While I fully accept the cost of development and infrastructure have to be paid for from somewhere, rather than loading these costs purely onto each new development maybe it’s time a debate was started as to whether these costs should be distributed across the entire rating base, this is particularly for items 1 and 2 above.

In saying that, most developers have a degree of certainty about the costs of 1 and 2 and can then factor them into their feasibility studies.

If these figures don’t work, they don’t build.

It’s pretty simple. The real drain on budget can emanate from points 3 and 4.

The reason I believe these are such big hurdles for developers is because many are 

highly leveraged when undertaking these type of projects. When you add in extensive unbudgeted costs arising from 

onerous conditions of consent or excessive time delays this causes significant follow on effects with holdings costs.

Each days delay costs money. Big money.

If you don’t believe me ask any developer about the impact of holding costs and delays. 

So, if we are serious about increasing Auckland’s supply of housing I believe we need to look for long term sustainable solutions to facilitate development rather than placing hurdles in the way of developers or bringing in more regulation and taxes. 

As I outlined earlier in the article, we would be in a very different position if today there was a 20,000 oversupply of houses in Auckland as opposed to a 20,000 undersupply.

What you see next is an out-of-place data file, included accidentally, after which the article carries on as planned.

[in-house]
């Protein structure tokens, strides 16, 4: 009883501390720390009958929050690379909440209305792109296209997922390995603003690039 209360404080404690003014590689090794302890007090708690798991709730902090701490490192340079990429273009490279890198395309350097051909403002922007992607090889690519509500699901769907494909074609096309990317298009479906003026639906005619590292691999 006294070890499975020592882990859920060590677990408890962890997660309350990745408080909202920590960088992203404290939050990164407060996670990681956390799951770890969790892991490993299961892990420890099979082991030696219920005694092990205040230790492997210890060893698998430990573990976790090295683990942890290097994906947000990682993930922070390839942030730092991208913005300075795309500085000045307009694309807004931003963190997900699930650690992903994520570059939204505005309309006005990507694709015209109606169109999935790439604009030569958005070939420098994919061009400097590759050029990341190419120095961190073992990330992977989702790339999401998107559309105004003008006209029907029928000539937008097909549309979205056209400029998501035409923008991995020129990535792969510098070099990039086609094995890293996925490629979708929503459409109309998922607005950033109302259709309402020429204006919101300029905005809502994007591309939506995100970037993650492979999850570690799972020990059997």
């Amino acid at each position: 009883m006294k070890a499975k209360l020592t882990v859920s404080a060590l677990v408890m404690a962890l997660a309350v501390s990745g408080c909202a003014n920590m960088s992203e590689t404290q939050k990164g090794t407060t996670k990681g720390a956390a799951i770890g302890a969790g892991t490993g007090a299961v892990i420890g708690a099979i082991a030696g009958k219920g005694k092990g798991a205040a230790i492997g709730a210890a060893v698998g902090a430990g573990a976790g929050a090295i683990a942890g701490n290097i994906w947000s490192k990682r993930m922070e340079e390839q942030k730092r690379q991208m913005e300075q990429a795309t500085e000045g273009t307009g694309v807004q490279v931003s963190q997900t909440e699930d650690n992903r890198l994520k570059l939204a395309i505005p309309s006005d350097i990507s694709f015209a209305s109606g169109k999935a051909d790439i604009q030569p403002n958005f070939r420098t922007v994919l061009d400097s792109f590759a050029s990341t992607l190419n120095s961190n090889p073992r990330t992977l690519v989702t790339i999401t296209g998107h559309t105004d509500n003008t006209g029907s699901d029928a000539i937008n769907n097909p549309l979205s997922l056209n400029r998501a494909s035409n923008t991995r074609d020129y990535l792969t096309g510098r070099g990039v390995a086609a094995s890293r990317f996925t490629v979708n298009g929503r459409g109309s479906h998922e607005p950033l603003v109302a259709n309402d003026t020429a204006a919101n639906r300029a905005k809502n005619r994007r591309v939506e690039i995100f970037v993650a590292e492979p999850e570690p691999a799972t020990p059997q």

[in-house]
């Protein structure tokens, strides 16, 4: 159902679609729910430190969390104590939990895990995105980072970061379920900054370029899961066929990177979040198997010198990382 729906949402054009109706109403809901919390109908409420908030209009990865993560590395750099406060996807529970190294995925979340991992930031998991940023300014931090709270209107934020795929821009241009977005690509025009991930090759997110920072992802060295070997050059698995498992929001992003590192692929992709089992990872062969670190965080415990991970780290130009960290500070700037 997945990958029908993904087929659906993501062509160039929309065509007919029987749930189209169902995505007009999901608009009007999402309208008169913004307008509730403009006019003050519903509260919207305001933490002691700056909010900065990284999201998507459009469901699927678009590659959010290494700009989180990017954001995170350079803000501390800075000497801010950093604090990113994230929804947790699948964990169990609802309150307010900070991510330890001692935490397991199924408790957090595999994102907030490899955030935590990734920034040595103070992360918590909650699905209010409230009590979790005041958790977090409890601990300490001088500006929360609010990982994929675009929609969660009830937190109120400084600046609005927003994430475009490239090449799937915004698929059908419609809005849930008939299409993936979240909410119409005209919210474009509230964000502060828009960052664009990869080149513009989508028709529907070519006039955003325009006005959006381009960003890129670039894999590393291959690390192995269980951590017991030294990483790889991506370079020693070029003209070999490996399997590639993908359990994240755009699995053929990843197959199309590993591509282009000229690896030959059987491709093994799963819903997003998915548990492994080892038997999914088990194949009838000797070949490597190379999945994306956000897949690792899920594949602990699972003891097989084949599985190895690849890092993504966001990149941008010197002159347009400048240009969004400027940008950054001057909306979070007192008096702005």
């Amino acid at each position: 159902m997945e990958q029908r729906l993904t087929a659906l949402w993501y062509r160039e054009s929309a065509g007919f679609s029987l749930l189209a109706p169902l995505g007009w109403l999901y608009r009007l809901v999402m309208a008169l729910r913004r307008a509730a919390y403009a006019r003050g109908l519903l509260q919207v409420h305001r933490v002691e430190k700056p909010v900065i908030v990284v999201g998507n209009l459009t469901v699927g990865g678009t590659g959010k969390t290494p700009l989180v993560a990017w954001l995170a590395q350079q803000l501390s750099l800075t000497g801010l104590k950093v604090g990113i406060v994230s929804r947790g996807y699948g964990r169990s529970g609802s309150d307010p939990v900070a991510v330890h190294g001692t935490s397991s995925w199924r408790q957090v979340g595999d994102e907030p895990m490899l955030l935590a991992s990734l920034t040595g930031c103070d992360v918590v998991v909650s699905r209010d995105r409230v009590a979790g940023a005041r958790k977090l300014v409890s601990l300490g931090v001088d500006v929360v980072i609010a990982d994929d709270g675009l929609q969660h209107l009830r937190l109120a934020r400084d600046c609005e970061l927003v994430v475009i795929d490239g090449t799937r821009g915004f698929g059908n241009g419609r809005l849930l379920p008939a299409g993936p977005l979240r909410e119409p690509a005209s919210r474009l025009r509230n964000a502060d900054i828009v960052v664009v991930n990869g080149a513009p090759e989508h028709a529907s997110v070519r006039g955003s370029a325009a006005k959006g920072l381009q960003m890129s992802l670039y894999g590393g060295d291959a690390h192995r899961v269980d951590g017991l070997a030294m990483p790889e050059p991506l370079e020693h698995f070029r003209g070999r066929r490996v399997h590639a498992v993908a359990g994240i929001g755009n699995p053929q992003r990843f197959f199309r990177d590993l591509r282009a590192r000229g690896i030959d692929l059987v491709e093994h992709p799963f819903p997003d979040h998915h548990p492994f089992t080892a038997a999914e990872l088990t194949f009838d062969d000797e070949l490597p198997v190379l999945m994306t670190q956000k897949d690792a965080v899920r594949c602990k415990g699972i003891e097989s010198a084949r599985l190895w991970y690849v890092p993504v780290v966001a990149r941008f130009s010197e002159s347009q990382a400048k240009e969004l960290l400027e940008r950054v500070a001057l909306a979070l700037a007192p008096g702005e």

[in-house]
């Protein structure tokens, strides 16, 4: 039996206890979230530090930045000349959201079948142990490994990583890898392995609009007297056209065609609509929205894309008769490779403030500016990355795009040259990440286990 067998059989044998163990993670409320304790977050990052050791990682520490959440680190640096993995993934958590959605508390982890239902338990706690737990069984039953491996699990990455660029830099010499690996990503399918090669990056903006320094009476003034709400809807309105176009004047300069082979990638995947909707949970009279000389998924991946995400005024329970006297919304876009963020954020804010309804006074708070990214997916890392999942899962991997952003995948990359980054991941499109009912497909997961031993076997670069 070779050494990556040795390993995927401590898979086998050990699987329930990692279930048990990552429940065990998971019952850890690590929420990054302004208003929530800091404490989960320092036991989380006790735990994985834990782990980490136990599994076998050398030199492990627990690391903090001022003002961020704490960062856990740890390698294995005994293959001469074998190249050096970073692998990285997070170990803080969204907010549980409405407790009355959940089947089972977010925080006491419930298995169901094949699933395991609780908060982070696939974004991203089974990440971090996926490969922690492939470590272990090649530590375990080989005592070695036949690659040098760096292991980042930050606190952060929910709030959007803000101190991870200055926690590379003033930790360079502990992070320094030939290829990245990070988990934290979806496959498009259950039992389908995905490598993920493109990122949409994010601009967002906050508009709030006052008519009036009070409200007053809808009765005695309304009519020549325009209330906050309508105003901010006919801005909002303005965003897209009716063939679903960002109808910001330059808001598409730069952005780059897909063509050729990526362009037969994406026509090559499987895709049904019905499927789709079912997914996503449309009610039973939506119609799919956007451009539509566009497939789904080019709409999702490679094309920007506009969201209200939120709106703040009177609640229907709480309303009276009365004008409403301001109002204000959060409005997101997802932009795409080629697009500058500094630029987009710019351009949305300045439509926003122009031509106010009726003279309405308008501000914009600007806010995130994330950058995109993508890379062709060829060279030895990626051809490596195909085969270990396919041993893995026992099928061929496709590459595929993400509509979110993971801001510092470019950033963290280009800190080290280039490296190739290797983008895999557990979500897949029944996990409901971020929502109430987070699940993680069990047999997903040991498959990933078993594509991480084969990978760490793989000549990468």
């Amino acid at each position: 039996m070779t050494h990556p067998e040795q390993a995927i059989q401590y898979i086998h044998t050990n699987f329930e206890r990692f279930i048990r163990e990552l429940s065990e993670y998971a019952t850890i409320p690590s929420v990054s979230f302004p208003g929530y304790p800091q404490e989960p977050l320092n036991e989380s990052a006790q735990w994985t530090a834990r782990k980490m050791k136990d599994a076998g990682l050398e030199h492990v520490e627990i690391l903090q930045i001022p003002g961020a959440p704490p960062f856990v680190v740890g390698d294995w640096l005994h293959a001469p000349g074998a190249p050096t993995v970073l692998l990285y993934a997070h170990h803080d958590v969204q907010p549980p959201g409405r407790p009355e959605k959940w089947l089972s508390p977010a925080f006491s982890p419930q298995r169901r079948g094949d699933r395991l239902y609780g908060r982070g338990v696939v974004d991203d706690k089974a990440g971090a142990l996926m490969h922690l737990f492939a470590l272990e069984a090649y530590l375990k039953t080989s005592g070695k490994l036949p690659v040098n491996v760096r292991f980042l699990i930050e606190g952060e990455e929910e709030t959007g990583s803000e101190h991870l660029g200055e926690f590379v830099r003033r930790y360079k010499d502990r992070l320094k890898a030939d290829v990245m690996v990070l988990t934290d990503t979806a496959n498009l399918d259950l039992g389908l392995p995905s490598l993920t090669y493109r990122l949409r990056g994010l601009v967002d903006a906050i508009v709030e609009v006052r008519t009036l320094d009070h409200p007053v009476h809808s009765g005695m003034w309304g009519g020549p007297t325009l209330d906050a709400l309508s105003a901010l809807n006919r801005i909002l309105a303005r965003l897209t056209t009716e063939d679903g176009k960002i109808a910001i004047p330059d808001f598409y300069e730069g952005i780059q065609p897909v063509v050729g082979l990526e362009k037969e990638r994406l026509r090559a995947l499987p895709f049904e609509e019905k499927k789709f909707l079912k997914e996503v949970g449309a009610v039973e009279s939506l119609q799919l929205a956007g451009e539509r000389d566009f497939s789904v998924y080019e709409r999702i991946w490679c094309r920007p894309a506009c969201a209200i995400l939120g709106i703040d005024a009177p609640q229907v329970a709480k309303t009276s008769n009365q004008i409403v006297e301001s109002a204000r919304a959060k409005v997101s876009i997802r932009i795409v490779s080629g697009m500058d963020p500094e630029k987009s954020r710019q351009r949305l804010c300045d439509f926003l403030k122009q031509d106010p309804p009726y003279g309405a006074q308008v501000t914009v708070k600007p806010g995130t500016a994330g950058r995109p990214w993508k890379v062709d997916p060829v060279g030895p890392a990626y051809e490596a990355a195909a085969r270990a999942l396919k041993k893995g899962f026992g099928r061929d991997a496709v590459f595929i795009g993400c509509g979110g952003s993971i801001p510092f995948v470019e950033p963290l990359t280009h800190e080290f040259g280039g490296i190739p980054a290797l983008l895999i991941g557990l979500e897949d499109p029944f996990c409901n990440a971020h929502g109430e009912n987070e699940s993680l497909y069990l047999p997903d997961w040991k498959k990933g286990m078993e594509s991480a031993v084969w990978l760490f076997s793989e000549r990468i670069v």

So the question has to be asked why is this the case and what can we do to solve it?


*Andrew Bruce is president of the Auckland Property Investors' Association.


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Highlight new comments in the last hr(s).

It is very obvious that PI is taxed just the same as any other business and has no advantage (or as you say is disadvantaged) taxwise relative to other businesses.

When this is pointed out the usual response is that the issue is not comparing it to other business types, but comparing it it to owner occupiers. How one could possibly work out whether there is a tax advantage or not in such a situation is beyond me. A business buying a car presumably has a tax advantage at face value over me buying a car - but does it really?

In my suburbs (which are having the greatest price gains) all the renters are being sold and purchased by owner occupiers so I can't see how the supposed 'tax advantage' is playing out?